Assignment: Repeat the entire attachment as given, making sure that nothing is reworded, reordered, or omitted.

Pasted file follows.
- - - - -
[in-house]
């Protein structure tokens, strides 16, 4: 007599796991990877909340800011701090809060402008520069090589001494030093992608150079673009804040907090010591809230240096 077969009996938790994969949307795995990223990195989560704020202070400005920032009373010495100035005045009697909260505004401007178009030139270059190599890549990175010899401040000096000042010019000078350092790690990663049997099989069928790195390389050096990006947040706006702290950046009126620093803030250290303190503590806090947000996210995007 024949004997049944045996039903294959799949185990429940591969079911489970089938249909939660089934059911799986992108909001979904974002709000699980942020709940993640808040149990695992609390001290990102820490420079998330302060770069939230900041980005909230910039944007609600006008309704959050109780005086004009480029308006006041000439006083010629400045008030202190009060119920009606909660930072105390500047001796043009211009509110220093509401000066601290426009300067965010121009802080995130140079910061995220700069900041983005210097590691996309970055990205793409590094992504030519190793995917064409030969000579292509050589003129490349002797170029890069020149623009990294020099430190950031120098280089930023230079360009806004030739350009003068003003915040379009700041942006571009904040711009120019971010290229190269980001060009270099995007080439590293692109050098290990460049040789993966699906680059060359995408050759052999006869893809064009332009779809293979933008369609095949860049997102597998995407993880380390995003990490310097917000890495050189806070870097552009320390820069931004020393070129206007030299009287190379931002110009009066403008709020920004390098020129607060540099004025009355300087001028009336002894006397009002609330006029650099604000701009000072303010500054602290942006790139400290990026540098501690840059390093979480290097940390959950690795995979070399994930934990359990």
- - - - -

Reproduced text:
[in-house]
């Protein structure tokens, strides 16, 4: 007599796991990877909340800011701090809060402008520069090589001494030093992608150079673009804040907090010591809230240096 077969009996938790994969949307795995990223990195989560704020202070400005920032009373010495100035005045009697909260505004401007178009030139270059190599890549990175010899401040000096000042010019000078350092790690990663049997099989069928790195390389050096990006947040706006702290950046009126620093803030250290303190503590806090947000996210995007 024949004997049944045996039903294959799949185990429940591969079911489970089938249909939660089934059911799986992108909001979904974002709000699980942020709940993640808040149990695992609390001290990102820490420079998330302060770069939230900041980005909230910039944007609600006008309704959050109780005086004009480029308006006041000439006083010629400045008030202190009060119920009606909660930072105390500047001796043009211009509110220093509401000066601290426009300067965010121009802080995130140079910061995220700069900041983005210097590691996309970055990205793409590094992504030519190793995917064409030969000579292509050589003129490349002797170029890069020149623009990294020099430190950031120098280089930023230079360009806004030739350009003068003003915040379009700041942006571009904040711009120019971010290229190269980001060009270099995007080439590293692109050098290990460049040789993966699906680059060359995408050759052999006869893809064009332009779809293979933008369609095949860049997102597998995407993880380390995003990490310097917000890495050189806070870097552009320390820069931004020393070129206007030299009287190379931002110009009066403008709020920004390098020129607060540099004025009355300087001028009336002894006397009002609330006029650099604000701009000072303010500054602290942006790139400290990026540098501690840059390093979480290097940390959950690795995979070399994930934990359990």